Education is more than the MCAS scores

If there were an exam dedicated to music, the students of Turkey Hill Middle School in Lunenburg, Massaschusetts would have achieved a perfect score based on their performance this evening. Under the direction of , the 5th, 6th, and 7th grade bands and chorus played together for the very first time this evening.  It was not the  or the , but it was a group of kids and a teacher who clearly enjoyed the evening!.  The packed house at laughed and clapped their way through the evening displaying pride in the children of our small community.

So why was this evening so successful?  What is Mr. A teaching exactly?  Some would say he teaches music.  Based on the results this evening and the stories I hear from my daughter, I believe he is educating our children in areas well beyond the notes and instruments.

Here is what I think the children are getting from Mr. A’s approach:

  • Confidence: the auditorium was completely packed with parents, friends and siblings this evening.  Despite this, Mr. A clearly instilled the confidence in the performers necessary to put themelves out there.
  • An ability to come together to do something special:   Mr. Archambault pointed out the fact that the students had never actually practiced together prior to this evening.  Despite this, the children came together and played their parts with a few little bumps in the road. Think about how this prepares our children for life in the real world!
  • Humor: The conductor took us through the journey the students have been on for the first half of the year starting with day one.  The band played a loud group of notes which resembled nothing but noise….the parents laughed.  Mr. A laughed and the students laughed at themselves.  The kids learned it is ok to make mistakes and have a laugh at yourself once in a while.
  • Technology: Mr. A incorporates technology whenever he can to help the .  This was not as evident during the evening but my daughter will frequently come home to share a new “cool” thing she learned on the MAC.  These “cool” things are always related to the topic.  The students learn about music and how to use technology without ever realizing it!
  • Storytelling:  Mr A took us through a journey of how his students/our children went from making noise to playing ‘s ““.
  • Oh,….yeah…music:  I almost forgot.  The children actually sang and played songs on their instruments!  That was a nice bonus.

As I think about the fact that we removed music from our primary school last year to help with the budget gap, I find myself thinking what a supremely bad idea that was.  As we move into the budget process for next year, we need to find a way to bring back to our primary school not for my last bullet point but rather to provide children the opportunity to grow in ways that will prepare them for life beyond the walls of the Lunenburg Public Schools.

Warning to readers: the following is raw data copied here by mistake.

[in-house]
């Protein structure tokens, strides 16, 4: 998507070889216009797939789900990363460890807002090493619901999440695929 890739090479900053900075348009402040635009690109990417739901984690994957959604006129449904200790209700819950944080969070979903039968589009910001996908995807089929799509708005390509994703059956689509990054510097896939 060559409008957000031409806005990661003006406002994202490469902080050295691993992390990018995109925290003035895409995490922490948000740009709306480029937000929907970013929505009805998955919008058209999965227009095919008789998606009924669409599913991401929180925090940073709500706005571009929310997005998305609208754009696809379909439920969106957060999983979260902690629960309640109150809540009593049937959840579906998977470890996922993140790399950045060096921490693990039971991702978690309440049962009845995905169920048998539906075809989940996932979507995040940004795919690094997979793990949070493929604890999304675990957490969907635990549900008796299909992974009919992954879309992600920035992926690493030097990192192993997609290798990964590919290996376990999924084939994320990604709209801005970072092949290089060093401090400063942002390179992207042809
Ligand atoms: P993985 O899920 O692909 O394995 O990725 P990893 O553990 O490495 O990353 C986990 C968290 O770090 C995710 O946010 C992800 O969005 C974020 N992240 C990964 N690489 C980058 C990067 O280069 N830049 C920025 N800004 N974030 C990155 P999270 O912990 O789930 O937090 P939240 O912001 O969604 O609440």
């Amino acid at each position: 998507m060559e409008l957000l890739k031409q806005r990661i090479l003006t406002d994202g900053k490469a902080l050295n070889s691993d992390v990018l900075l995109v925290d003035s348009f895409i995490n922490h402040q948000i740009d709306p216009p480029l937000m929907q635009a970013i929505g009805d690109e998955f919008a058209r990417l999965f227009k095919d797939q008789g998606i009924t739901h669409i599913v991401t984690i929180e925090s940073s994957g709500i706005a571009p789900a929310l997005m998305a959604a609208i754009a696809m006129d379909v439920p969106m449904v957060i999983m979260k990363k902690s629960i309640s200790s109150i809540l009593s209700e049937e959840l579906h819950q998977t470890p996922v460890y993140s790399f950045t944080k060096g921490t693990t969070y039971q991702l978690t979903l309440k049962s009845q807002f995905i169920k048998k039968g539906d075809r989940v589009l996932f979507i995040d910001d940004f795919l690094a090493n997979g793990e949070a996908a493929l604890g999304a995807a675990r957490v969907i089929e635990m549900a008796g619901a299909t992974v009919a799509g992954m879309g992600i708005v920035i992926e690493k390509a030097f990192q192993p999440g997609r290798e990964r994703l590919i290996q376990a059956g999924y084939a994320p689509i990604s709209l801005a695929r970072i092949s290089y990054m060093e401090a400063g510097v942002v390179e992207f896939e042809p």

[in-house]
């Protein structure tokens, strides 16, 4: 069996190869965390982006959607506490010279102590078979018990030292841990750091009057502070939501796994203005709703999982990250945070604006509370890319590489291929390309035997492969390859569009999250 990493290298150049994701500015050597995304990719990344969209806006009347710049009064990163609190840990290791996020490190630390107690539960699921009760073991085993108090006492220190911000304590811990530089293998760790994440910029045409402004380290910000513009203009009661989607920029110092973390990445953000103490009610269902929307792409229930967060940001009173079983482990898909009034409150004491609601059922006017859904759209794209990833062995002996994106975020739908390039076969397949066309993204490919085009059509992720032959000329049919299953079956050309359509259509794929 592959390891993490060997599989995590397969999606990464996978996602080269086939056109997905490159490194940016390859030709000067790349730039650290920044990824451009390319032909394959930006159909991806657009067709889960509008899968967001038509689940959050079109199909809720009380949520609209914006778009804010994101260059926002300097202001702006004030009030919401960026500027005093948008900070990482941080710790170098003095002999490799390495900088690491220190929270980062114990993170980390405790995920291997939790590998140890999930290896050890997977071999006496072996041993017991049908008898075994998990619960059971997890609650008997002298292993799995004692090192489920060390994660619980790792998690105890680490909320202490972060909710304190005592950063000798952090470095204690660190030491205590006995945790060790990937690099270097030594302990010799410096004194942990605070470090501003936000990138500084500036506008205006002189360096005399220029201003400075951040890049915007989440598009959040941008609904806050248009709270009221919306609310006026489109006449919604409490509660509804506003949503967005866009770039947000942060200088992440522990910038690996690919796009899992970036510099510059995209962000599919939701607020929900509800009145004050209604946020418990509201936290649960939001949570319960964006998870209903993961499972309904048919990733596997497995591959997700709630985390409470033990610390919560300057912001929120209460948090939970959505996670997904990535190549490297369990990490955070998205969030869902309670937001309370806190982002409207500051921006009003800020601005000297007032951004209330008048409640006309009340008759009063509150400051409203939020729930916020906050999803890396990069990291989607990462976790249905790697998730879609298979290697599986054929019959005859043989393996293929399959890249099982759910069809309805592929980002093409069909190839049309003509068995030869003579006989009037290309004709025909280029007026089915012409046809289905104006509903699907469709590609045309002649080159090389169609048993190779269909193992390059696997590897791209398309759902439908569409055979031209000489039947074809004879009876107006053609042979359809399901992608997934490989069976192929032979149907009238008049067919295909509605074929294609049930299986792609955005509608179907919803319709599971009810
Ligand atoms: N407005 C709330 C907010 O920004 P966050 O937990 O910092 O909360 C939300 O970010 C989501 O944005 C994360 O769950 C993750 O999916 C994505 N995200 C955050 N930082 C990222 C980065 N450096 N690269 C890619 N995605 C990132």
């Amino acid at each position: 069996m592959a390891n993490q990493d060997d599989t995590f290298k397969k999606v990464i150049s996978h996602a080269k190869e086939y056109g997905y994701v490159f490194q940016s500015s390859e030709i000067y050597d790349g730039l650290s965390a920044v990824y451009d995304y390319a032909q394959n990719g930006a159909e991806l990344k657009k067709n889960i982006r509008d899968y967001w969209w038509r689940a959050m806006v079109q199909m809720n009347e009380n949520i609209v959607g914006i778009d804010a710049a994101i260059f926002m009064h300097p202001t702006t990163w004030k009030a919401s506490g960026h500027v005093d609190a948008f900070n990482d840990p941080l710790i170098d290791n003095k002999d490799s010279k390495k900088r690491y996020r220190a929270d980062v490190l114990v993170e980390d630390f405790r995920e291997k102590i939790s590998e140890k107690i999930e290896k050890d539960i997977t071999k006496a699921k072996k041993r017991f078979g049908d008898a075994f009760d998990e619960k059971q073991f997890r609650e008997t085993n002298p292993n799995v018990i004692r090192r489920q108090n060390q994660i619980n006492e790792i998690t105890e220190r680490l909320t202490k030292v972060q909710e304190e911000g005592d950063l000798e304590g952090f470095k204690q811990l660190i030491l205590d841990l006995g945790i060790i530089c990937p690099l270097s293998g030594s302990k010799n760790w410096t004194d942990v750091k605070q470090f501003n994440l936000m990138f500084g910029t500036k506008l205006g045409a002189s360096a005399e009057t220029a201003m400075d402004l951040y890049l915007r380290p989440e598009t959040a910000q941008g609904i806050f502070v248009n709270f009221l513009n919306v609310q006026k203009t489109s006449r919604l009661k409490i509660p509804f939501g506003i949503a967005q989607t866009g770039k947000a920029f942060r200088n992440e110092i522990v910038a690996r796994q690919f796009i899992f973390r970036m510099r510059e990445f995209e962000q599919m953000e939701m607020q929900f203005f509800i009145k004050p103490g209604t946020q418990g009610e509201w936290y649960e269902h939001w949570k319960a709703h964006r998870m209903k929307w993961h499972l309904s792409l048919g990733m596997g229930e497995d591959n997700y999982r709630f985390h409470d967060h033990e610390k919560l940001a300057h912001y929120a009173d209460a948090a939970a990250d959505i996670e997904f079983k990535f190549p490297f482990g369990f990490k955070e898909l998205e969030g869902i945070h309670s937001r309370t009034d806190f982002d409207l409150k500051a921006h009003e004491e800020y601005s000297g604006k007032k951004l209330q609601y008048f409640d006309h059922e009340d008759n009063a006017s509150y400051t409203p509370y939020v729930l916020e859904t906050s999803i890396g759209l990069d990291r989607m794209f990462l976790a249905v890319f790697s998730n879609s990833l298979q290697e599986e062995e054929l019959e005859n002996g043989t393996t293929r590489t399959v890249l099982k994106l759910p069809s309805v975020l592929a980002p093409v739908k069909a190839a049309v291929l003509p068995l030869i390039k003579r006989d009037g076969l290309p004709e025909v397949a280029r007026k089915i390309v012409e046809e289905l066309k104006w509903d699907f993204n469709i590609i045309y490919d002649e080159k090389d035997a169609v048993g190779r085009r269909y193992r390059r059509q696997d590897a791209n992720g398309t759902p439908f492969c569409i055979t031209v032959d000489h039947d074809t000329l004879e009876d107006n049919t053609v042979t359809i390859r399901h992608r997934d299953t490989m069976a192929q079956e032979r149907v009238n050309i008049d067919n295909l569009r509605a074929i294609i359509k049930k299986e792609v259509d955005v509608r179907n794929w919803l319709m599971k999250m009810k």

What do you think?

5 thoughts on “Education is more than the MCAS scores

  1. Anonymous on said:

    As a parent I very simply want my children exposed to music. It is such a beautiful part of our world. As you stated, Mr. A taught the THMS band and chorus so much more than just playing or singing a note. Looking at it from an educational perspective, there is a great deal of research about music and learning. Studies on the effects of music training on brain, behavioral and cognitive development in young children. Research demonstrating how training in music can improve math skills- rhythm, counting, notes, sequential skills- processing these aspects of music helps our brain process mathematics. Also, studies on music as therapy, but didn’t we already know that the first time we hummed to our newborn baby to help soothe them? Providing musical training for all students may not be a possibility, but any exposure may stimulate a desire in a child to explore further. When a child is motivated to do anything, the possibilities are endless.

    • WB on said:

      I agree, music in the primary school is imperative for neural integration. At this young age children are still forming neurons that will help them think with both their brain’s left hemisphere and right hemisphere. It also encourages body movement, motor skills. The list goes on and on. When I found out we wouldn’t have music in the Primary school I immediately thought of ways this could be addressed. Could we take on a college student in need of practicum hours? Was a part time person out of the question? I hope an opportunity will present itself to us for the next school year.

  2. Mike Clark on said:

    Lets face it MCAS was the liberals idea to throw their buddies in the Curriculum Industry a big fat bonus. Our local liberals need to dialog with our state rep Jen Benson and get her to start talking about the enormous drain on school resources that this testing standard takes.

  3. Mr & Mrs Archambault on said:

    As proud parents of Mr. A, we can attest to his love of music from the first time he pick up
    his clarinet in elementary school. My wife encouraged him but I thought he could put his
    energy into a more prestigious profession. He once told my wife that he’d be happiest
    teaching music than anything else. During his senior year in high school, I told him that I
    would accept his choice of becoming a music teacher on the condition that he could conduct the
    orchcetra in a concert of Tcaikovshy’s Overture of 1812. At his final senior school concert, Mr.
    Tom Henson announced that one of his student would conduct the final piece of the evening.
    Mr. A got up on the poduim and he said he dedicated this final piece to his father and then
    conducted the orchestra in his version of the Overture. I was stunned to say the least.
    The rest is history.

    • Brendan Grady on said:

      Excellent response! My daughter is a big fan of Mr. A!!

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